Transportation costs are not going to drop as much as you expect.  Fixed costs have to be paid to maintain LEO launch capacity.  Dragon and Starliner marginal costs are similar whether they carry one person or seven.  The same applies to partially full supply craft.  Even if we cut the number of providers it is hard to see cutting launch costs and capacity payments below $1.5 billion.  Add the rent check to Bigelow and something for the astronauts to do and we're looking at a bill of at least $2 billion.

There was a lot of talk early in the commercial crew program about what flight rate would be required to keep both contractors viable.  I think there was testimony from both Boeing and SpaceX on the topic (in case someone more motivated than me wants to look it up). But the bottom line is that what NASA is purchasing under commercial crew is probably the viability "floor" to keep the two companies in the business. Things could change if they find other customers but thus far that hasn't been the case.

On the cargo front, prices went UP from CRS 1 to CRS to, not down. Sure there is more capability being brought to bear, but we certainly aren't seeing any trending of service costs going down, even with falcon 9 reusability now more or less a reality.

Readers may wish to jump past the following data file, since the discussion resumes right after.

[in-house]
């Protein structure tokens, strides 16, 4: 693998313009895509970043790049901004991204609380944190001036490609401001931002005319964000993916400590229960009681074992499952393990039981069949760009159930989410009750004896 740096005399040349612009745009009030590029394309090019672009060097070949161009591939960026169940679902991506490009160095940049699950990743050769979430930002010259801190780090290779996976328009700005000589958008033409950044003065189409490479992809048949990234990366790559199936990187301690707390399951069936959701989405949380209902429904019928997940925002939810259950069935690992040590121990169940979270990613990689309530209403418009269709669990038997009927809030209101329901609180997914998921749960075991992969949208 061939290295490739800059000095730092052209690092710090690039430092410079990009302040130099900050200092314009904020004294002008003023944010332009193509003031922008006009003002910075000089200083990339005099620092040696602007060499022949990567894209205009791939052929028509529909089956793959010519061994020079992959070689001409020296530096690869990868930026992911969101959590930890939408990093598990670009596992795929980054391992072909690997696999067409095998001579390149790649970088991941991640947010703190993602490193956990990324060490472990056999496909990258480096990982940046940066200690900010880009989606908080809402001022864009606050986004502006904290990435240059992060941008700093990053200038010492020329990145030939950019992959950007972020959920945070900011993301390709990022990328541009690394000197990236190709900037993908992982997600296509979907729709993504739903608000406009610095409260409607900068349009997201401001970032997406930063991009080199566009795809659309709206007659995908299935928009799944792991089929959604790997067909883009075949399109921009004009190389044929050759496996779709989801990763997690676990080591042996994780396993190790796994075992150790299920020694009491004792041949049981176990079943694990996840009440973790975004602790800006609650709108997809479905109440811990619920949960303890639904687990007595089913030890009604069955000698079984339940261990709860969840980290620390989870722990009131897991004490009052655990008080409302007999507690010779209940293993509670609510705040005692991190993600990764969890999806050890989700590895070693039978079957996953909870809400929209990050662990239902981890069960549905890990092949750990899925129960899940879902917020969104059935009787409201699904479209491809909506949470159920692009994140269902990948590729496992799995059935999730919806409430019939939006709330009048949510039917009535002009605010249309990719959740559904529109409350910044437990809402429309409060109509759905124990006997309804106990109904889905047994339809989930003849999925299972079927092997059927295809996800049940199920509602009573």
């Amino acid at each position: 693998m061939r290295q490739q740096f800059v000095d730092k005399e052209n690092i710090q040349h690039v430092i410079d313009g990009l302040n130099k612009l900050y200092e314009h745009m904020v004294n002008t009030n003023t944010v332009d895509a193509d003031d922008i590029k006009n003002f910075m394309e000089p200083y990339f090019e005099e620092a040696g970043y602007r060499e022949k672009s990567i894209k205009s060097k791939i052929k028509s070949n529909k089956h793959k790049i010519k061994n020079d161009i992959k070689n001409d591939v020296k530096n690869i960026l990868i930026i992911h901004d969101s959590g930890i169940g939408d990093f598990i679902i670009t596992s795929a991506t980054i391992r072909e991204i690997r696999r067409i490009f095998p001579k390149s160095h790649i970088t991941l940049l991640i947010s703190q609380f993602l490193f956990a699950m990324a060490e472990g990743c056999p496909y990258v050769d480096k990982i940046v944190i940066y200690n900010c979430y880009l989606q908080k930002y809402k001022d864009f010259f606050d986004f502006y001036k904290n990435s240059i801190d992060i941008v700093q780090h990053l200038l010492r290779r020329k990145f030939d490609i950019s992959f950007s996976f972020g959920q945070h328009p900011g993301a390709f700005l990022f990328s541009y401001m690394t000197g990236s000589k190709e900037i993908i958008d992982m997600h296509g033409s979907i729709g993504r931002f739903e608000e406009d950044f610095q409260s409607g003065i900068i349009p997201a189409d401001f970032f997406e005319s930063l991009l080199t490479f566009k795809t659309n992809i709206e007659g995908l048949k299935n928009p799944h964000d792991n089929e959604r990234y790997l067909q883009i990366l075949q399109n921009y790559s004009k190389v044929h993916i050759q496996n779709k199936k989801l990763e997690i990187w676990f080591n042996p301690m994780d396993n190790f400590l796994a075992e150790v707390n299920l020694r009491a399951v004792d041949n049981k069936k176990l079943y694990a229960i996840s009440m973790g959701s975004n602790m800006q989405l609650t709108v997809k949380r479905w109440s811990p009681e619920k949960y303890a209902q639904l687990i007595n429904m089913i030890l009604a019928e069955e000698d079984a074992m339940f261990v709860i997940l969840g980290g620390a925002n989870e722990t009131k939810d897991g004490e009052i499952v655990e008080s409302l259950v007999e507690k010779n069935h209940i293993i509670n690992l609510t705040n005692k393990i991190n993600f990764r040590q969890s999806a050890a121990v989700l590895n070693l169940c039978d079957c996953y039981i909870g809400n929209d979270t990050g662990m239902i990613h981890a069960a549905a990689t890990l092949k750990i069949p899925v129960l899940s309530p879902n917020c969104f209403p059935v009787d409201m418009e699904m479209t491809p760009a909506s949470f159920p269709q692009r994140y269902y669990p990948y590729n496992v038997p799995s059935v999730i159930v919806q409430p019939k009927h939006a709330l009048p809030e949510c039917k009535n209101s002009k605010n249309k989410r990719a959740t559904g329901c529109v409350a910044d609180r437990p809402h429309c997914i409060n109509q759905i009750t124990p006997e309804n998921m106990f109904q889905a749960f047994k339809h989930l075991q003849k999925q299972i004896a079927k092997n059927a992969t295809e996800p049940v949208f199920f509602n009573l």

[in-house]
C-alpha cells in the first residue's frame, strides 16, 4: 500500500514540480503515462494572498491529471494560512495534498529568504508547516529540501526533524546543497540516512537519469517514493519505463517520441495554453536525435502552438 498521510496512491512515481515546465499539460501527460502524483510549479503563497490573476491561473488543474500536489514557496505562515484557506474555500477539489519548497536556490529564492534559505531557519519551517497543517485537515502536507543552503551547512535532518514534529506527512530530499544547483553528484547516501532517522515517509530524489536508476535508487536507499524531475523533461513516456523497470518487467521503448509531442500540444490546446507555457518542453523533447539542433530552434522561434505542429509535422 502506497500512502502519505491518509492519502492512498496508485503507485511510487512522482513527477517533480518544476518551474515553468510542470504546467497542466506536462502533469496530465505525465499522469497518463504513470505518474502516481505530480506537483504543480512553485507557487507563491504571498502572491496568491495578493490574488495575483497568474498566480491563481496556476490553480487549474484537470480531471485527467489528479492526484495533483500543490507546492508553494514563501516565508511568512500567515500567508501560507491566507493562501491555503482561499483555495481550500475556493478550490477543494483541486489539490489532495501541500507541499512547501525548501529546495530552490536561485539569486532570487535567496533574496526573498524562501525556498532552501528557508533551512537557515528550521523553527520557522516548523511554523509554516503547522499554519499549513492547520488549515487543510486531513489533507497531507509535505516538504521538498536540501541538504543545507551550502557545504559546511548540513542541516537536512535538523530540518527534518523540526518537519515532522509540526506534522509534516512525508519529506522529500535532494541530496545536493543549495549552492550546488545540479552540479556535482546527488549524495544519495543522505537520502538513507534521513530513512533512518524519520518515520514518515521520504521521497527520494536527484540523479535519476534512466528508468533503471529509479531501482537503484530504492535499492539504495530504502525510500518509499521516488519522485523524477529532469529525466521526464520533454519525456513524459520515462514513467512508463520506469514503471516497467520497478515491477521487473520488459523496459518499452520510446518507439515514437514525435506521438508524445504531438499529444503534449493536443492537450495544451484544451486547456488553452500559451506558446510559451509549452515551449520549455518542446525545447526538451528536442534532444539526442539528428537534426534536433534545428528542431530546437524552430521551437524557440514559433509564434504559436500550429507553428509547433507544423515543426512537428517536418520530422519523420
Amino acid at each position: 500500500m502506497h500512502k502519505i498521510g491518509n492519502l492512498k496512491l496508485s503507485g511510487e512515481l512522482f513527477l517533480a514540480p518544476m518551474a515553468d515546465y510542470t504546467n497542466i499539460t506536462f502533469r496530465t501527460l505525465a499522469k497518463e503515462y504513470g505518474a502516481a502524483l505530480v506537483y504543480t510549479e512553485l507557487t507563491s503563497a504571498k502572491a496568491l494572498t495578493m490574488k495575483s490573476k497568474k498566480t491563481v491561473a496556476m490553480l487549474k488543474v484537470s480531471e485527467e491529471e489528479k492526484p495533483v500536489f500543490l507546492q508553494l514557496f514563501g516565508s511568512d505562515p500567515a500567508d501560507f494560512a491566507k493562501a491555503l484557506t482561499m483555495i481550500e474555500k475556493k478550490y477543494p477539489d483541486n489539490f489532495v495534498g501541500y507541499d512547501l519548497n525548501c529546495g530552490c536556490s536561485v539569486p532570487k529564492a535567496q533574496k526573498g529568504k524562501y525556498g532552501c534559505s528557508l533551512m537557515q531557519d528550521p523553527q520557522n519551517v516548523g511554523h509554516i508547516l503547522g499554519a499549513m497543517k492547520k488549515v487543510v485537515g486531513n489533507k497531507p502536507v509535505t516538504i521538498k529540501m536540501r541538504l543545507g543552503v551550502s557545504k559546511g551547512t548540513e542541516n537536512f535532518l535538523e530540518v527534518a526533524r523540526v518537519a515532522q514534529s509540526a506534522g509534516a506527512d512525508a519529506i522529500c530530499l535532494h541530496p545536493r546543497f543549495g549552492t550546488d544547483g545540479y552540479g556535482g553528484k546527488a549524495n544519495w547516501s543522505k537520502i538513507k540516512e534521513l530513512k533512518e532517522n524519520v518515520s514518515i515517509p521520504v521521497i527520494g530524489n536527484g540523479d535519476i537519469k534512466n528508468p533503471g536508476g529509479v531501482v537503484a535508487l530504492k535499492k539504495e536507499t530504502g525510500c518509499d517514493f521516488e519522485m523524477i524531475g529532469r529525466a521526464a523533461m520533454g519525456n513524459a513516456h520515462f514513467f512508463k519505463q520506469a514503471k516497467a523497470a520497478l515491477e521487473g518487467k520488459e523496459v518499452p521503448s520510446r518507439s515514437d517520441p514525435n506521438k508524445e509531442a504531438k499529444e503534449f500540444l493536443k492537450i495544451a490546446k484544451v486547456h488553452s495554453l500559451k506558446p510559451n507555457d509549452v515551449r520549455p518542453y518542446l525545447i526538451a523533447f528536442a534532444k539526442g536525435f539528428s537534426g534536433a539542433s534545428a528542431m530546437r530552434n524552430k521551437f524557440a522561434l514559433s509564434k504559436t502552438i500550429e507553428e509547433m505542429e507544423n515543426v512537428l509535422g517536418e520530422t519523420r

When considering the "commercial" alternative to ISS, consider that at least some of the companies involved aren't just asking for rent or fee for services - they are asking for up front development funding a la commercial crew and COTS. IIRC there was about $150 million starting next year in the NASA budget for such a program. Then you also have to consider the ~$1 billion cost of de-orbiting ISS.  Add all those costs up and even if we are looking at a 50% reduction in "rent" cost vs. ISS operations costs, which seems unlikely to me, I think even the analysis above is overly optimistic.

$1.5 billion is my estimate of the minimum necessary to maintain commercial crew and cargo.  $2 billion adds rent for a single Bigelow module, and maybe a little bit of science spending.